A Look Back at the...
50 Years Ago
July 5, 1962
• Seven youths aged 11 to 16, will appear in Probate Court this week on the charges of causing extensive damage to the Band Shell in Central Park. Public Safety officers said the youths broke 165 light bulbs, five windows, damaged a door, pulled wiring loose, threw rocks on the stage and spread waste around. The vandalism occurred during the past two weeks, mostly while the youngsters were swimming in the quarry nearby. Damage to the structure was estimated at well over $200.
• A Michigan Department of State survey shows that 98 new cars were sold in Schoolcraft County during the first four months of the year. During the same period 132,218 new automobiles were sold by dealers throughout Michigan.
• The National Park System may soon add a 332,000-acre gallery of fantastic rock sculpture to its eminent domain. If Congress approves, Canyonlands National Park in southeastern Utah will embrace a little known land of deep gorges, bizarre rock formations, and prehistoric Indian Cliff dwellings. The proposed park lies at the scenic heart of the Colorado Plateau region.
35 Years Ago
July 7, 1977
• A counterfeit $20 bill was discovered Tuesday, July 5 by an employee of the State savings Bank. The bill, which was passed through a local merchant in Thompson, surfaced at the West Side branch of the State Savings Bank and was discovered by Pete Widdis, who said the bill felt differently than the others. The bill was determined a forgery when serial numbers on the $20 did not match up.
• Wayne Richards recently captured a first place trophy for best van in the Chevrolet category at the Stroh’s International Frisbee Tournament and Truckin held at Houghton-Hancock. Richards won the trophy for best overall work inside and outside of the van. Part of the interior of Richards van includes a television, music center, refrigerator as well as handcrafted cabinets . Richards did all the work himself and was the only independent van decorated who placed in the contest.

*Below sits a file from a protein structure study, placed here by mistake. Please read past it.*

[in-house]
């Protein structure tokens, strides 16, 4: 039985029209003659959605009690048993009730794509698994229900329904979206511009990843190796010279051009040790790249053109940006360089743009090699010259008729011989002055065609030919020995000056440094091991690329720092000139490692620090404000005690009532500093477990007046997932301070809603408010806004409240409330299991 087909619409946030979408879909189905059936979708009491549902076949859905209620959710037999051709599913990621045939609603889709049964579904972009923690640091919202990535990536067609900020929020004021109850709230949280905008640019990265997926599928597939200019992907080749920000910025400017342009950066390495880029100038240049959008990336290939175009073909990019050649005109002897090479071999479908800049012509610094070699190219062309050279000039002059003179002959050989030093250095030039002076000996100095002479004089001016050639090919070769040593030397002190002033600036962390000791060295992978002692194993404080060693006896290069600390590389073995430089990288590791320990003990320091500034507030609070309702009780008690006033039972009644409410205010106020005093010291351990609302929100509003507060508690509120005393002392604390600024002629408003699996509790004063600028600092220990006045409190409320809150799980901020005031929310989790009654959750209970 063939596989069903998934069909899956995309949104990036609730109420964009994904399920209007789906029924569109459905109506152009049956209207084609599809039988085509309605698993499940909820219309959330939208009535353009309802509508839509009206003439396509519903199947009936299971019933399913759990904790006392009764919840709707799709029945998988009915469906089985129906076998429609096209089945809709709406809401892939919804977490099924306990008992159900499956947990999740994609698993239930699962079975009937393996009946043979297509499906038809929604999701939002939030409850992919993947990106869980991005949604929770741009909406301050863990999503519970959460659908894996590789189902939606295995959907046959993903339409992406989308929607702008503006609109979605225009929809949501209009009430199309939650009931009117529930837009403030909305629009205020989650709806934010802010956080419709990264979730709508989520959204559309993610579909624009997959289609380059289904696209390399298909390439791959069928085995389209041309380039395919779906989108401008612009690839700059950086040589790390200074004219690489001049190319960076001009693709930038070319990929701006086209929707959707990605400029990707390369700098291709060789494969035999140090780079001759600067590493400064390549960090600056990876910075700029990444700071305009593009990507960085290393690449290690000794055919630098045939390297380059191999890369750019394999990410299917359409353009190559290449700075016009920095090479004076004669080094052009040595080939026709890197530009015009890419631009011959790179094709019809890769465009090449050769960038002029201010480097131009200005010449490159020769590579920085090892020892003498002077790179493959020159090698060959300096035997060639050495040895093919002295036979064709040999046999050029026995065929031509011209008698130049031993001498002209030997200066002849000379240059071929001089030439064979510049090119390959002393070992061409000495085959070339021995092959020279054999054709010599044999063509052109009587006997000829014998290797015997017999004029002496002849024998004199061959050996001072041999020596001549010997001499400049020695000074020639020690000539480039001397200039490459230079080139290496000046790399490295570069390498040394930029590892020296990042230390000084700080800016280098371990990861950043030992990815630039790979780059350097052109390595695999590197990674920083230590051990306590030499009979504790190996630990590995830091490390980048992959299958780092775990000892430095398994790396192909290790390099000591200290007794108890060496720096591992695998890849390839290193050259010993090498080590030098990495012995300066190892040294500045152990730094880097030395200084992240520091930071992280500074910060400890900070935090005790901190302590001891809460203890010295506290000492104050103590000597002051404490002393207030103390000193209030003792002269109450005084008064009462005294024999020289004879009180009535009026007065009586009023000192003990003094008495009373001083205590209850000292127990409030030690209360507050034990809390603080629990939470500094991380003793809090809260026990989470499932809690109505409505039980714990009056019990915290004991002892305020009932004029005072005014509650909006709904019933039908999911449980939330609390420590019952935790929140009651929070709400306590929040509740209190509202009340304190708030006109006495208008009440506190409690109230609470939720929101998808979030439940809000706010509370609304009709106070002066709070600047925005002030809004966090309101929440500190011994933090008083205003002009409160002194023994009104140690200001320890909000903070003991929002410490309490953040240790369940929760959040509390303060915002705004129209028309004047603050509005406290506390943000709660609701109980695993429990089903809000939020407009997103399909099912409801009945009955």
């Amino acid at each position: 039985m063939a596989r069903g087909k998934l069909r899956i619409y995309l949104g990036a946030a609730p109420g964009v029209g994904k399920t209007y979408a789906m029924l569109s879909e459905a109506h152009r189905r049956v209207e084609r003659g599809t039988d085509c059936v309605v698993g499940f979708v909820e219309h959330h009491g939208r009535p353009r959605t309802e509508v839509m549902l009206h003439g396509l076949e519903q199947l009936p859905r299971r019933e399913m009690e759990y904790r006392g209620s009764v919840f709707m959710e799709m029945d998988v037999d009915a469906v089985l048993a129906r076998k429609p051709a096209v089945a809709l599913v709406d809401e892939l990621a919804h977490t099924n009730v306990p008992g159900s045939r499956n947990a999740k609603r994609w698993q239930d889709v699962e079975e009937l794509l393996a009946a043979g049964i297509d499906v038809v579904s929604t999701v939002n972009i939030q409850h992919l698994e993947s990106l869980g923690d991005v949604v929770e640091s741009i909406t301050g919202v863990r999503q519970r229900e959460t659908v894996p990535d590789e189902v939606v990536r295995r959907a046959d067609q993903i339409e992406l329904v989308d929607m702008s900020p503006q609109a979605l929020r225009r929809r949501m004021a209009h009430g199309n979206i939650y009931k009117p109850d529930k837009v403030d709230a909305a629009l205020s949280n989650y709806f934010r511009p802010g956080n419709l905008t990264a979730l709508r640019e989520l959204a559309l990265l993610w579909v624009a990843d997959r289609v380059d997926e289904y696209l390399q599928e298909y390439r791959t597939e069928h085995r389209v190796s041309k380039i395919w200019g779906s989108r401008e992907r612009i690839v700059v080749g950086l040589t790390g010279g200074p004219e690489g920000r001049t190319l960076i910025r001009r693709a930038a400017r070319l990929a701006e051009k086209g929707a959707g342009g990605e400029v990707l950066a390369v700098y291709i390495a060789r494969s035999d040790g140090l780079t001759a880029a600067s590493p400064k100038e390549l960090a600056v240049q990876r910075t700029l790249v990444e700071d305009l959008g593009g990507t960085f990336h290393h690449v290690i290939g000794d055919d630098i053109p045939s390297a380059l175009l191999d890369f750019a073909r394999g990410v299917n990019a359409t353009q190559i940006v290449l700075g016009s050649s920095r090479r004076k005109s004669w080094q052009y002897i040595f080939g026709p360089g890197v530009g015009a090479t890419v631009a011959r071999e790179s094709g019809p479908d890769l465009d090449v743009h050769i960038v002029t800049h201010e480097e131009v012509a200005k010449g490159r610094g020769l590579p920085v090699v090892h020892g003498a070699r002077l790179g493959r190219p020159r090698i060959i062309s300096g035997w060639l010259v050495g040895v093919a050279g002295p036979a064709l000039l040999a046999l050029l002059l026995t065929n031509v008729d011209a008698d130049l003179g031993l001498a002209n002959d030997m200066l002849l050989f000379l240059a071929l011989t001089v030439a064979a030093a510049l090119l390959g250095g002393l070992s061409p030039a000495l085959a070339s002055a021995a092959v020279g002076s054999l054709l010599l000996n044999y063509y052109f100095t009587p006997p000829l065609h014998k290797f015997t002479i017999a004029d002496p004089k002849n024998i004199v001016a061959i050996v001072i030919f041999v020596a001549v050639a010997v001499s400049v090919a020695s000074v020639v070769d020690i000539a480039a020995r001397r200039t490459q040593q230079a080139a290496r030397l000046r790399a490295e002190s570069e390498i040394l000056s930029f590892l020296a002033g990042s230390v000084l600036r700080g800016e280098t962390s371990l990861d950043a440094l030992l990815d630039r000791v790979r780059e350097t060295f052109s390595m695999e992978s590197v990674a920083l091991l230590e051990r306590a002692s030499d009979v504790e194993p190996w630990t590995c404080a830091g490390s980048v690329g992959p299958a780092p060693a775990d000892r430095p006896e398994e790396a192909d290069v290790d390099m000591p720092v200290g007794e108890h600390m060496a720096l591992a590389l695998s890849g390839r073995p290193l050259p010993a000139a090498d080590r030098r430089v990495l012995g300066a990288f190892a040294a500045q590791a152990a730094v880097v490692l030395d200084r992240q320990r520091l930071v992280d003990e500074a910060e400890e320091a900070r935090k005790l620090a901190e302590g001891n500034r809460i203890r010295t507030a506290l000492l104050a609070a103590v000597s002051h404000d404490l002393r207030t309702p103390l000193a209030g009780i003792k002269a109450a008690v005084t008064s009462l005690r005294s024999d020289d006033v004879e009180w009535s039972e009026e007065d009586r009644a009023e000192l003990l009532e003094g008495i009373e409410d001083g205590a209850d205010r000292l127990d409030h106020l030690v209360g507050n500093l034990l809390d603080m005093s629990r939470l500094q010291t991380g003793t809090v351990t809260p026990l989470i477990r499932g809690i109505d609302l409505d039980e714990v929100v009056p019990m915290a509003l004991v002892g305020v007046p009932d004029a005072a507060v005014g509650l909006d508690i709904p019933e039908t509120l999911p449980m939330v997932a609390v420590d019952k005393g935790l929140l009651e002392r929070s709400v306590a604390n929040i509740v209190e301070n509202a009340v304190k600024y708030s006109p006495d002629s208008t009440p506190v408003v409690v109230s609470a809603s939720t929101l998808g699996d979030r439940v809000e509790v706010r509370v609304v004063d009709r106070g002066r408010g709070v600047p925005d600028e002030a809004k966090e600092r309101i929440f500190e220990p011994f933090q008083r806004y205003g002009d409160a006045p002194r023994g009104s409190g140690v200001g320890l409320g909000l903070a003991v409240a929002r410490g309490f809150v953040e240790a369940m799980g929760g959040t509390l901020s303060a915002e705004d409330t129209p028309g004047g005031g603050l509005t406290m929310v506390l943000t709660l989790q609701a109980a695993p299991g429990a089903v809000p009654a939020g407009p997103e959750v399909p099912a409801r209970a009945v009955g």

25 Years Ago
July 9, 1987
• A lower Michigan couple’s plans for a trip through the Upper Peninsula were changed early last Friday morning when they were apprehended with a large amount of burglar tools, maps and notes on local and U.P. businesses. Public Safety officers Ken Golat and Roger Irie spotted the pair at 3:45 A.M. parked near the Senior Citizens Center with the trunk of their car open. Robert Vilet, 30, of Clio, and Susan Carter, 31, of Sty. Helen’s, told the officers they were out of gas, but a check discovered that Vilet was wanted as a parole violator from a down state breaking and entering warrant from Flint. Further investigation revealed burglar tools, notes on businesses and burglar alarms, indicated “targets” in the U.P., and a loaded .38 caliber revolver, reported stolen in a break-in at a Reed City furrier and found in the woman’s purse. Both were lodged in the county jail and charged with felony counts of possession of burglar tools, possession of cocaine, possession of marijuana, possession of stolen property and carrying a concealed weapon.
• Jim St. Louis, Manistique’s Public Safety Director for the past four years, is leaving August 3 to take a similar post with the City of Greensville , downstate.
10 Years Ago
July 3, 2002
• A group of Manistique’s young thespians is at it again. While school is out for the summer, they have put together an independent performing group called Enigma. Under that name, they’ll be staging a “traveling” version of the classic stage musical You’re A Good Man, Charlie Brown, later this month. Overseen by Ellyn and Bruce Plackowski, Enigma will perform the shows at three Upper Peninsula locations. Each of the shows will benefit local charities.
• Rev. Peter Minelli was honored with a farewell dinner at the St. Francis de Sales Parish Center on Saturday, June 29. Minelli is retiring and returning to his hometown of Gwinn.
• The shortage of family doctors in Schoolcraft County will ease a bit on July 15, when Dr. Joseph Glasheen begins his practice at the Manistique Medical center.